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All-Over Exfoliation: The Basics of Body Brushing

Skin brushing sounds bizarre, but the act of vigorously scrubbing our skin has long been practiced across the world by hundreds of cultures. Body brushing more recently came into acclaim when it became a huge fad — part of the era of juice cleanses and colonics. It drew fans and popularity because of its promise to exfoliate, detoxify, aid digestion, and reduce the appearance of cellulite. So, is the hype too good to be true or should you start body brushing immediately?

Let’s start with the basics. What the heck is body brushing?

Body brushing, also known as skin brushing, is the process of using a coarse, bristled brush (usually made of natural hairs or fibers) on dry skin. When you use short, heavy strokes to brush dry skin, the body gets all the benefits of exfoliation and increased blood circulation without being stripped it of moisture, which is what happens in the hot water of a shower or bath.

Most spas offer body scrub or wrap services that include a body brushing — the invigorating nature of someone else brushing your skin is great, but you can (for the most part) replicate the same feeling at home.

Why does everyone say body brushing is so amazing?

Two main things: Getting rid of dry skin and helping to increase circulation and detoxify the body.

Body brushing can be a great way to slough off dry skin. Again, because you’re exfoliating without exposing your skin to extra hot water, you’re protecting your skin from losing moisture. Pre-shower exfoliating can also help to remove some of the daily dirt that builds up on the skin — a bonus for dry-skinned people everywhere. You still want to make sure to moisturize post-shower, though, to restore that moisture to your skin.

Dry brushing can also increase circulation, which in turn can help to detoxify the body by aiding in lymphatic drainage. This boost in circulation is also why many people who regularly body brush say it makes them feel invigorated.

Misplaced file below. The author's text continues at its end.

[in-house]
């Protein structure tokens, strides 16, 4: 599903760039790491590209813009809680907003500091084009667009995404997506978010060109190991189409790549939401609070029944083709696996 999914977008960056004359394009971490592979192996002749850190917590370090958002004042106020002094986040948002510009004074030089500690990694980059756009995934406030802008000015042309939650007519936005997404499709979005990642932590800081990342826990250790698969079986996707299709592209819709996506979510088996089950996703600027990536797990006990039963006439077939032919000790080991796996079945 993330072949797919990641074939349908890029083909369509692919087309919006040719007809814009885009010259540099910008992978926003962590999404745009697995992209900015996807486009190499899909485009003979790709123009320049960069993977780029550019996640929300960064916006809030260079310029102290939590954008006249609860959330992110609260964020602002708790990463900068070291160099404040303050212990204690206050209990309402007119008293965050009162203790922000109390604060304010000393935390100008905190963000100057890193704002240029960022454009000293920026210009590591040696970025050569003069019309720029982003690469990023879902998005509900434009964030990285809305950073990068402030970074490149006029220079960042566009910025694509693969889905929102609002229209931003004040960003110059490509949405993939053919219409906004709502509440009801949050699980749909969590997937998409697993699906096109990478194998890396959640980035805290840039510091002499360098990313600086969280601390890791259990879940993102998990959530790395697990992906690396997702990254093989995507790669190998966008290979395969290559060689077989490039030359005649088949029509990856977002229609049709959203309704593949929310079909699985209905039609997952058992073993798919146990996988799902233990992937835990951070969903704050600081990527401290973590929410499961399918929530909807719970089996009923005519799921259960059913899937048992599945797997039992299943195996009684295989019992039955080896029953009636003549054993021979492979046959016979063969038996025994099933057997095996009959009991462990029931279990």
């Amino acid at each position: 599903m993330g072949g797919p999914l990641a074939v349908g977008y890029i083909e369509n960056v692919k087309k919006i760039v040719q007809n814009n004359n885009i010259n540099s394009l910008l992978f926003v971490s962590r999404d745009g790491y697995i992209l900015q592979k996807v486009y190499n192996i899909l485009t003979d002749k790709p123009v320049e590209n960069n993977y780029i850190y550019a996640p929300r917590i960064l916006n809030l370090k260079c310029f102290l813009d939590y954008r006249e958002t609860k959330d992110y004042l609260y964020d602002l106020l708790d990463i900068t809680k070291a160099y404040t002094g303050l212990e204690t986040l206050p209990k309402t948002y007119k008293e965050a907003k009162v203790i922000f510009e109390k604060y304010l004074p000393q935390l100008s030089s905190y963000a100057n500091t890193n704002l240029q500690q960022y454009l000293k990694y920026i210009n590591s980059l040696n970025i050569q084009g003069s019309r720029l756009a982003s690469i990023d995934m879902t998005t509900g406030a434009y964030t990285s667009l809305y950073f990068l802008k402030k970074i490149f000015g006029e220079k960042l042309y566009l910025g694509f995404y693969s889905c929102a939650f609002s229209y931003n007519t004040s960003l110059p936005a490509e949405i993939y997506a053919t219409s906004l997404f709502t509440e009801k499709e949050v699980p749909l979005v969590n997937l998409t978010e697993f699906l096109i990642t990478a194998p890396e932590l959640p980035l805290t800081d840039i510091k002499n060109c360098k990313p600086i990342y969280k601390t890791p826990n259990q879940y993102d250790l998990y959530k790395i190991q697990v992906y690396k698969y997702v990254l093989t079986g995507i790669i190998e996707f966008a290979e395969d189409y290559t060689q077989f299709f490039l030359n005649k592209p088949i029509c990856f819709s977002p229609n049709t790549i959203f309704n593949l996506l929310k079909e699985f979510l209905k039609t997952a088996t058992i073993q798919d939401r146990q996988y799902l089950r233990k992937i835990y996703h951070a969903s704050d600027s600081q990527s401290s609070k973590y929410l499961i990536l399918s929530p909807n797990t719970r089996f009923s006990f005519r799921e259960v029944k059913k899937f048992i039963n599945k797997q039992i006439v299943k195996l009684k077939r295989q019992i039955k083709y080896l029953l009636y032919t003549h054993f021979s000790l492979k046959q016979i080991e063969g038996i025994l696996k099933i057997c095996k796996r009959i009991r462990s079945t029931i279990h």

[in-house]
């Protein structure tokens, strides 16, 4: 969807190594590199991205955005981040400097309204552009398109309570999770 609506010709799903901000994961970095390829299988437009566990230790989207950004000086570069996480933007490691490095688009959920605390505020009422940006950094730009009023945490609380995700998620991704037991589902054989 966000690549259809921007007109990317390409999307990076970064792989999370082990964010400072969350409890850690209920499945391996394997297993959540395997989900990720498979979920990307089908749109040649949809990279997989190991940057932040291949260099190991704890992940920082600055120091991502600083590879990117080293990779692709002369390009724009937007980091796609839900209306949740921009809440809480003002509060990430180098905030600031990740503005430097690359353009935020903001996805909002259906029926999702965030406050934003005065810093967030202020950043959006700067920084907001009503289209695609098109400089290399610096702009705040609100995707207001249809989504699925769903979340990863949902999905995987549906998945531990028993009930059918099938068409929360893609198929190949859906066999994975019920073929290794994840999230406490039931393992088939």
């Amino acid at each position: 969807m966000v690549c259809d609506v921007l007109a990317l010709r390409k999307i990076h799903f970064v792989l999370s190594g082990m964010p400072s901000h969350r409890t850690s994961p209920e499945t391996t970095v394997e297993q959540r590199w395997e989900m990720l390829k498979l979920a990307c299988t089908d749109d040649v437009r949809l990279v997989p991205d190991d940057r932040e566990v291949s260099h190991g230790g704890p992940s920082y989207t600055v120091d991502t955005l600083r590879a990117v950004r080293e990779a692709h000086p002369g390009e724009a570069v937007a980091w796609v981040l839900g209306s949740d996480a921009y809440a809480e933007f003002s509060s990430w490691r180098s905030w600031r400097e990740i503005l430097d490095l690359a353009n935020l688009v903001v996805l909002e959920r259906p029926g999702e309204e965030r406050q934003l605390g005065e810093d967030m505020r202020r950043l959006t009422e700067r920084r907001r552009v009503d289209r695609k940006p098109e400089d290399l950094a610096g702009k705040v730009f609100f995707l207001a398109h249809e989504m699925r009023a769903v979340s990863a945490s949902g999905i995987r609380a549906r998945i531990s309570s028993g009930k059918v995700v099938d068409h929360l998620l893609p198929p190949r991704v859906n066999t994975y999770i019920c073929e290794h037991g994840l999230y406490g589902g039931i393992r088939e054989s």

Does body brushing get rid of cellulite and aid digestion?

Unfortunately, body brushing is not the skin care panacea that many beauty blogs proclaim it to be. There is no direct evidence that dry brushing can or will reduce the appearance of cellulite or aid in digestion. So then why is everyone evangelizing about the merits of body brushing for the elimination of cellulite? It all traces back to the lymphatic system.

The lymphatic system is a part of your body’s immune system. It’s the category your lymph nodes fall into. You know, those little bumps that you can feel in different parts of your body like your neck, lymph channels, spleen, thymus, as well as your tonsils and adenoids.

A 2011 study showed that a specific method of cervical and manual stimulation, the Godoy and Godoy method, could increase lymphatic drainage in a way that has a proven affect on the appearance of cellulite. However, there is no proof that body brushing’s effects on the lymphatic system will affect cellulite in the same way.

As for aiding digestion, there’s no proof of that claim either. These claims probably originated from the idea that stomach brushing may have similar effects to abdominal massage, which can actually aid the digestive system and alleviate constipation.

Okay so, why do we need to body brush?

Even though body brushing isn’t going to fix everything (let this serve as yet another helpful reminder that we should probably stop expecting our beauty habits to be cure-alls!), it is an awesome way to exfoliate that will leave your skin feeling buttery smooth.

Can I give myself a body brushing?

You sure can! All you need is a bristled brush made of natural hairs (we like this one from Wholesome Beauty!) that you can gently (or vigorously, depending on your tolerance!) stroke over your skin. You can use the brush by itself or spritz a bit of your favorite body oil on the brush. You want to start at your feet and brush upwards, towards the heart. When you reach your arms, you again want to brush towards the heart, so begin at your hands and work upwards to the shoulders. Most methods recommend brushing the stomach in a counterclockwise circle to mimic the methods of abdominal massage. The whole process kind of makes you feel like a really well cared for horse… in the best way possible, of course!

If you have extra sensitive skin, you don’t have to miss out on the exfoliating fun. Instead, swap out the body brush for a washcloth and go to town!

1 Comment
  1. At age 67 going on 68 I am having to get reacquainted with my skin. It has lost elasticity, is very dry and I can see very fine wrinkles and sun damage on my face. Also, new little bumps (milia?). I would love to use the SLMD line but I live in Canada. Please consider a Pretty Pimple about the care and feeding of aging skin. I, at least, would appreciate your take on this. Thanks!

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